Amid the unending din of posts, tweets and articles about South by Southwest Interactive, one thing became clear: mobile location apps are the next big thing. In one corner was Austin-based Gowalla, fighting on its own home turf. In the other was Foursquare, the NYC-based startup that many associate with the ‘check-in’ craze. But regardless of who wins, unless services like these open up their data, we all lose.
This sounds like a bigger deal than it actually is. If you ask people what these mobile check-in apps are about, many will say that they’re to let others know where you are. In the same way Twitter broadcasts what you’re doing or what you’re thinking, location apps tell the world where you’ve been.
While to many these seems ripe for both abuse and just pointless monotony, the services are growing rapidly. Gowalla just signed up tens of thousands of new users, while Foursquare has already hit 600,000 people using the service.
But to say that these apps are for narcissists who want to tell everyone about the happenings of their lives only tells half the story. After all, both Foursquare and Gowalla allow users to enter tips and information about the locations they visit.
Go to a bar where you know about a secret drink not on the menu, and you can enter it as a tip on Foursqaure. Similarly, on Gowalla, you can plan out a day for someone, recommending not only where someone should get a sandwich but the park they should eat it in and the coffee shop they should head to after. As more and more people use these services, more and more information about our cities and towns get pumped out, creating an incredible resource. Try it out. Use the service in any large North American city and you’ll quickly discover things you may not have heard of before.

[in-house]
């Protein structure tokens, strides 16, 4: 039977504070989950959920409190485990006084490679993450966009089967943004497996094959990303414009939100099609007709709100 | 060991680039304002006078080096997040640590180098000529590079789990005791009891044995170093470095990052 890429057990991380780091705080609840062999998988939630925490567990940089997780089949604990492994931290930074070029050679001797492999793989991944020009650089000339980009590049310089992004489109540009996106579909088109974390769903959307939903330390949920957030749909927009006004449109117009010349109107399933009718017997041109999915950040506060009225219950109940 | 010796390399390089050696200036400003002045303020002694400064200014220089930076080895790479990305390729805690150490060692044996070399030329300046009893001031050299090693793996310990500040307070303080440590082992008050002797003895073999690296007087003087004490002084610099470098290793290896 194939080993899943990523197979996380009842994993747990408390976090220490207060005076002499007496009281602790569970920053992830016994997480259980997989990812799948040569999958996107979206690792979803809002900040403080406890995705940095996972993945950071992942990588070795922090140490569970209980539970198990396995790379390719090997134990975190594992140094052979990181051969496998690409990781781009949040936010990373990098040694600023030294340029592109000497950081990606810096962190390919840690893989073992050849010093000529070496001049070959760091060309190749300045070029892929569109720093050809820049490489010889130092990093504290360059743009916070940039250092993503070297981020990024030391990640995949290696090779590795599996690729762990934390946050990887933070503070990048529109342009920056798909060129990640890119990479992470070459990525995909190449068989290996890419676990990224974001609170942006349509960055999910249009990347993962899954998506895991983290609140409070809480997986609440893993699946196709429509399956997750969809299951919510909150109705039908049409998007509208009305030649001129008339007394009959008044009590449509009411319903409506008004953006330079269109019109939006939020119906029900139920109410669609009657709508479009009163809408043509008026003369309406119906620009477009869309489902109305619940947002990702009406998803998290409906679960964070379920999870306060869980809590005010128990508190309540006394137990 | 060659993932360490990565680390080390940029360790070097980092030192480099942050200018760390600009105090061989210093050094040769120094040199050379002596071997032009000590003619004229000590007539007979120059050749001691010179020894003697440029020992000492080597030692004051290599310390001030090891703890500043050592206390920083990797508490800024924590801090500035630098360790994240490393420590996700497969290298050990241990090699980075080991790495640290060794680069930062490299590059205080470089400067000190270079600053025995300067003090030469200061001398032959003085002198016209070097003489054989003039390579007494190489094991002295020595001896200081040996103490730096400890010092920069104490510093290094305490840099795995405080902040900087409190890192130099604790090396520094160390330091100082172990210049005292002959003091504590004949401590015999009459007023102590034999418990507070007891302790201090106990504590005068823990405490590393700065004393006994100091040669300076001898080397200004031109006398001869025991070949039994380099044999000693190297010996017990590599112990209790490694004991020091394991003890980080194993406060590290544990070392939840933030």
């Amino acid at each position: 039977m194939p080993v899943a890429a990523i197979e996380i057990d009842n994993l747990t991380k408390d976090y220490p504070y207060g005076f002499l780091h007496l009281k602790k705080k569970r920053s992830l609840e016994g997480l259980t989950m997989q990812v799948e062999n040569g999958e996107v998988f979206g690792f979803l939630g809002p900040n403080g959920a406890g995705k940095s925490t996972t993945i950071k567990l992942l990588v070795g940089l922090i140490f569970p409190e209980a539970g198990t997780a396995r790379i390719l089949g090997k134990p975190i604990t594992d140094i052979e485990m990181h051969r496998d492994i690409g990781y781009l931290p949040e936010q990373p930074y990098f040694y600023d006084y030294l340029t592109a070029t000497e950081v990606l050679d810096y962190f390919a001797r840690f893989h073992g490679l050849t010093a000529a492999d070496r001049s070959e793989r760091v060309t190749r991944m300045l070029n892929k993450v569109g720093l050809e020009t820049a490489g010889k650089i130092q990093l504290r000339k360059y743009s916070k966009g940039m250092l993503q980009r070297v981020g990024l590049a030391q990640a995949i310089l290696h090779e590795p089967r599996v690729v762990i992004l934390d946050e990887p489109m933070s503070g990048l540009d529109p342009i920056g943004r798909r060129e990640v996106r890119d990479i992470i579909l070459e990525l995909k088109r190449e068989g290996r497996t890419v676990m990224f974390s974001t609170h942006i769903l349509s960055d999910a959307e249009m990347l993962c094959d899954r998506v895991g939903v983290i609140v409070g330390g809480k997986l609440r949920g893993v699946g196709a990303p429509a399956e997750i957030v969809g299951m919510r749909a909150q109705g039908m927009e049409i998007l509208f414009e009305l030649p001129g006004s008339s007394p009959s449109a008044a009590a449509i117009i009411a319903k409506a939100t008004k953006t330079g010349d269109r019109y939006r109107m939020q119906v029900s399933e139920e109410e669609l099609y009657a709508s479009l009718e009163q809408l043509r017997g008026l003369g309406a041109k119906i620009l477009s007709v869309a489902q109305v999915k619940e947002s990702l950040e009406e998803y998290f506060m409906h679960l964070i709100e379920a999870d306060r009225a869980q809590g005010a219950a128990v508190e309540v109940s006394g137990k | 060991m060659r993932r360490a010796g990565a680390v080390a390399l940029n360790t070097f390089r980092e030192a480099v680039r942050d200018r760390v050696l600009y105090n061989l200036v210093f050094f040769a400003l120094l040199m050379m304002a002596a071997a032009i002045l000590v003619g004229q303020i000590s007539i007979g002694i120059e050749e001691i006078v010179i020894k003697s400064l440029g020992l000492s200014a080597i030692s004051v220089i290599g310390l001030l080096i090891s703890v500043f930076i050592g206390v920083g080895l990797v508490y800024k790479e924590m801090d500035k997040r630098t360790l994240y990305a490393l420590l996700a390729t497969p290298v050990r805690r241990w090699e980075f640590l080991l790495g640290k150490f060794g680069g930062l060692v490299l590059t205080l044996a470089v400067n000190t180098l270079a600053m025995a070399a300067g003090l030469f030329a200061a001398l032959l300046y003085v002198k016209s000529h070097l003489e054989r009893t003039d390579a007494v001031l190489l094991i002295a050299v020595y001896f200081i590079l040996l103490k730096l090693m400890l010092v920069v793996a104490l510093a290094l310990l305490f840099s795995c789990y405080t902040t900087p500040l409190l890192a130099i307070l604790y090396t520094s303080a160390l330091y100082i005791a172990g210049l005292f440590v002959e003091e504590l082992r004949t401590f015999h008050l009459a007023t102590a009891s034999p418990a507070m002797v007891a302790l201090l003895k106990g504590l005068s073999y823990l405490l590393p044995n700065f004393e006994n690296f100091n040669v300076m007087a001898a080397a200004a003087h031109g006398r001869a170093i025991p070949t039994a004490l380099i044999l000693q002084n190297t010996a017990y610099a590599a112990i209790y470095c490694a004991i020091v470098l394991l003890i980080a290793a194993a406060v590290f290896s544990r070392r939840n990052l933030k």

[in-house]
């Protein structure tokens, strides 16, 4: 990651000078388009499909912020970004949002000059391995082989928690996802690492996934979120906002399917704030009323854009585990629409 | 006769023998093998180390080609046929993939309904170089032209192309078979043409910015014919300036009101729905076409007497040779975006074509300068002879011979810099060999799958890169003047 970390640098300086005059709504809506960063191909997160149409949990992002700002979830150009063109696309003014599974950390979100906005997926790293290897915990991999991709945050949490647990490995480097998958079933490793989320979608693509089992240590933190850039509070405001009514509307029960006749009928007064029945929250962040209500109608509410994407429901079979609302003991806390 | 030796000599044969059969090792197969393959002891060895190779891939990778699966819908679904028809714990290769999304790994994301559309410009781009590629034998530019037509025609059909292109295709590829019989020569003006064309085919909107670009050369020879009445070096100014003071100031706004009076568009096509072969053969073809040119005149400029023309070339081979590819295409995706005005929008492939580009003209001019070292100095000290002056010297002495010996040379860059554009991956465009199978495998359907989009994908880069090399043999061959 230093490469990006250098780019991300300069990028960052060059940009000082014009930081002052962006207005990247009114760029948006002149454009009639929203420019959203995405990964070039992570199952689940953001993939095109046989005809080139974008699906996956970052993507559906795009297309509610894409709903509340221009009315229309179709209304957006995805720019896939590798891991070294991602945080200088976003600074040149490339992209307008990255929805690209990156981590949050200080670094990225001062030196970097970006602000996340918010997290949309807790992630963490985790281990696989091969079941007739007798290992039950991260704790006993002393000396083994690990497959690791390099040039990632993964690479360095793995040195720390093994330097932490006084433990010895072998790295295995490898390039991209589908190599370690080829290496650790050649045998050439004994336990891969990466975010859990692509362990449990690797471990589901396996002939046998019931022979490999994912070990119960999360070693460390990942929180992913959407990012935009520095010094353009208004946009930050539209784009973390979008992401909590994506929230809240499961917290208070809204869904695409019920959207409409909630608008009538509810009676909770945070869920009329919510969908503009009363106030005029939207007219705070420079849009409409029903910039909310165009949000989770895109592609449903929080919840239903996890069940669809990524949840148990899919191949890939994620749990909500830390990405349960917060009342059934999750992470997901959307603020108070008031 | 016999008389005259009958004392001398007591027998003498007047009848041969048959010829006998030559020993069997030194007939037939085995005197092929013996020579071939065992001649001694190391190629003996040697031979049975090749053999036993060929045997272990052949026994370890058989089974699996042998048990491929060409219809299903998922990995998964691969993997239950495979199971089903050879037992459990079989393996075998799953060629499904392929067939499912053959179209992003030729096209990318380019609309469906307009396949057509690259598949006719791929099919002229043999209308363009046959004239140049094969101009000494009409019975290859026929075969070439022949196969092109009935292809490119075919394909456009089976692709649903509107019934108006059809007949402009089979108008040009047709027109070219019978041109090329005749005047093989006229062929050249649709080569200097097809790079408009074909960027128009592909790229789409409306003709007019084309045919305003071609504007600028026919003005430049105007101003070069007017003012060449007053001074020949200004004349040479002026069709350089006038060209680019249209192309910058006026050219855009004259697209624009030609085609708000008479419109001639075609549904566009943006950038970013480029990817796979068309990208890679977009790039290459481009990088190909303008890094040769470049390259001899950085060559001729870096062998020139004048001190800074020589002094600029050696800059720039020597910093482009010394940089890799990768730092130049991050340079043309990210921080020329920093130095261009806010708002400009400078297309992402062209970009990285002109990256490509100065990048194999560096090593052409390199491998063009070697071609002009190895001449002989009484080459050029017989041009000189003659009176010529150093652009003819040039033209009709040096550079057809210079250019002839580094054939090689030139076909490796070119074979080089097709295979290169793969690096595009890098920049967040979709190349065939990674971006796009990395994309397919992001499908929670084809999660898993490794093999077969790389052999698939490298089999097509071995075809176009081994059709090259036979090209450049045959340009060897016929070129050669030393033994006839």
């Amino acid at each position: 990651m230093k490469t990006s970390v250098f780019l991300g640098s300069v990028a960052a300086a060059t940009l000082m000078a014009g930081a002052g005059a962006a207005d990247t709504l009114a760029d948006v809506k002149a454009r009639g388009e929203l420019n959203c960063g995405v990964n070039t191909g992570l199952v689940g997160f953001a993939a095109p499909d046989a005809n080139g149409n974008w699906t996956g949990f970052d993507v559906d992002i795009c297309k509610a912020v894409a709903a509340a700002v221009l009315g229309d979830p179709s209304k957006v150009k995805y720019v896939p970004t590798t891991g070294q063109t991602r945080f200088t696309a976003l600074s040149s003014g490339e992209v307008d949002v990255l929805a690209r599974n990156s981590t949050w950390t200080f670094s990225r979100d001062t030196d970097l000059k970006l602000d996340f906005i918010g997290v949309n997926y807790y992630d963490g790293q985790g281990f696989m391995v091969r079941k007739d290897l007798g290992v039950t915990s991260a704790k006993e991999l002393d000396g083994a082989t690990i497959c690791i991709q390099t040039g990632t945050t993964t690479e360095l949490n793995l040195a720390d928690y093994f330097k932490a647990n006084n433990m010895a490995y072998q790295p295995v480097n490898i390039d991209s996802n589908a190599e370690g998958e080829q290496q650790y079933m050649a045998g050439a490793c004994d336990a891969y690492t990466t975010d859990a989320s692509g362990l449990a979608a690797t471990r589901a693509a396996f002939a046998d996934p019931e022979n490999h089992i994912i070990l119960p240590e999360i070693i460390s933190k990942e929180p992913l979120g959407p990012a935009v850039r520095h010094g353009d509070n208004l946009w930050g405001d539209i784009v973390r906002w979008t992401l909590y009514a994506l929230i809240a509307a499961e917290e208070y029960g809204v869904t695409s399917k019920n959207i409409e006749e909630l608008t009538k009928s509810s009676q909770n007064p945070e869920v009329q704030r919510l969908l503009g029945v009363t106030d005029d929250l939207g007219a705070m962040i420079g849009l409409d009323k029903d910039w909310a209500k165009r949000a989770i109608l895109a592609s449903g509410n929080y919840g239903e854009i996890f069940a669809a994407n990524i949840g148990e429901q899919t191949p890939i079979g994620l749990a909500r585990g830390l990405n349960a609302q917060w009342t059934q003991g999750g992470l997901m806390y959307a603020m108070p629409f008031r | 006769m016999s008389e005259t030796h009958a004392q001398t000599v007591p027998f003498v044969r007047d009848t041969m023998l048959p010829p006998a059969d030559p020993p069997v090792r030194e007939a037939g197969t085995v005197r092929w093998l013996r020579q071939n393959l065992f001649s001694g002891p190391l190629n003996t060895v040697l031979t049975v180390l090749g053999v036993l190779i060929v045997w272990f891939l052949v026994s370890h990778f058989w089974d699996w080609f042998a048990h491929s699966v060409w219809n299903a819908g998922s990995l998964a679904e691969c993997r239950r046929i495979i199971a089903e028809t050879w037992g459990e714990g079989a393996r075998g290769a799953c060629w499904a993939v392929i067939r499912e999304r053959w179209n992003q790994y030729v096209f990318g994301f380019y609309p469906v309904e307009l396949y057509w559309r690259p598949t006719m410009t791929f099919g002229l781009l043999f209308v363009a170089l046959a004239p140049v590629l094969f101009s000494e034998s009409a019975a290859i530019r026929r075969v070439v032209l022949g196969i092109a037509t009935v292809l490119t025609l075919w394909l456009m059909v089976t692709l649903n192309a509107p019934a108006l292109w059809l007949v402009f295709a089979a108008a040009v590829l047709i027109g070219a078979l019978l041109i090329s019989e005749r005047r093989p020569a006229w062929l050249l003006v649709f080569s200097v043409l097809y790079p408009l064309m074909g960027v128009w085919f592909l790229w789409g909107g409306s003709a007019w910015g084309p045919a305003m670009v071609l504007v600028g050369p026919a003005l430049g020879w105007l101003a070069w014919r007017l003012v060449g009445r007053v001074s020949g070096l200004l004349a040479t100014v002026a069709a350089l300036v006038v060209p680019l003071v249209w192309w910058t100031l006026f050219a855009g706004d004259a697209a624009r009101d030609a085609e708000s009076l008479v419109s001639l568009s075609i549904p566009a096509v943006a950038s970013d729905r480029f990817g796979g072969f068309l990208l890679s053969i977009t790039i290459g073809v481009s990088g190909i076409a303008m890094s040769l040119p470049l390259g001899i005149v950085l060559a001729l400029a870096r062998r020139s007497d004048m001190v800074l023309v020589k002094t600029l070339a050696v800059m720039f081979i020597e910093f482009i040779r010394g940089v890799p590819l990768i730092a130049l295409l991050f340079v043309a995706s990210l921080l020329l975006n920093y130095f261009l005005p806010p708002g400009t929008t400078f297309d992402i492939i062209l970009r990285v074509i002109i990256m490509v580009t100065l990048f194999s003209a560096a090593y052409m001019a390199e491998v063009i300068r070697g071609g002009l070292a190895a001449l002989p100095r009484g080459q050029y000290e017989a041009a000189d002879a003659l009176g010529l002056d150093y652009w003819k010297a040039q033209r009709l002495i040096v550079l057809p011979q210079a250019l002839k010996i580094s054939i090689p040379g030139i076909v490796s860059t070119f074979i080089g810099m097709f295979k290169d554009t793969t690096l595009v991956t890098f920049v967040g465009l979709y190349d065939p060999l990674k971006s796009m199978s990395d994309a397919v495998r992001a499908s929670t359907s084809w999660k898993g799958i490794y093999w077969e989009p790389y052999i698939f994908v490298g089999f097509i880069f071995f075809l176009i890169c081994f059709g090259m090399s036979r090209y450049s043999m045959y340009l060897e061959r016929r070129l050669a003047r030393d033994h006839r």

But the problem is that, by and large, all that data remains among the users of these services. If you don’t want to sign up for them, it’s not easy to plow your way through all that stuff to get to what you want. As a result, we have the creation of things like FourWhere, which tries to collect all that information from Foursquare and put it together for anyone to access.
Yet the thing is, we shouldn’t need things like FourWhere. Instead, what should happen is that these services should open up and publish all this data and put it in an easily usable form for anyone, regardless of whether they’ve signed up for the service or not. It’s not as if it’s the data itself that is the draw; instead it’s the social aspect between friends that compels to use the sites and their mobile services. By cordoning off all that information, these companies are holding onto a goldmine of information that was created by their users, not themselves. To many, that could almost be called exploitation.
The point is, location apps provide an open resource for people who want to learn about and explore their city. Rather than just being about self-importance, the ability to write your own story about your own neighborhood and haunts allows people to speak about where they live in a new and exciting way. By putting walls up around that data, companies like Foursqaure and Gowalla are using coercive techniques to get people to sign up rather than embracing the openness and spirit of sharing that underpins the modern internet. And if anyone is concerned about the user winning, rather than these start-ups, then Foursquare and Gowalla? Open up your data.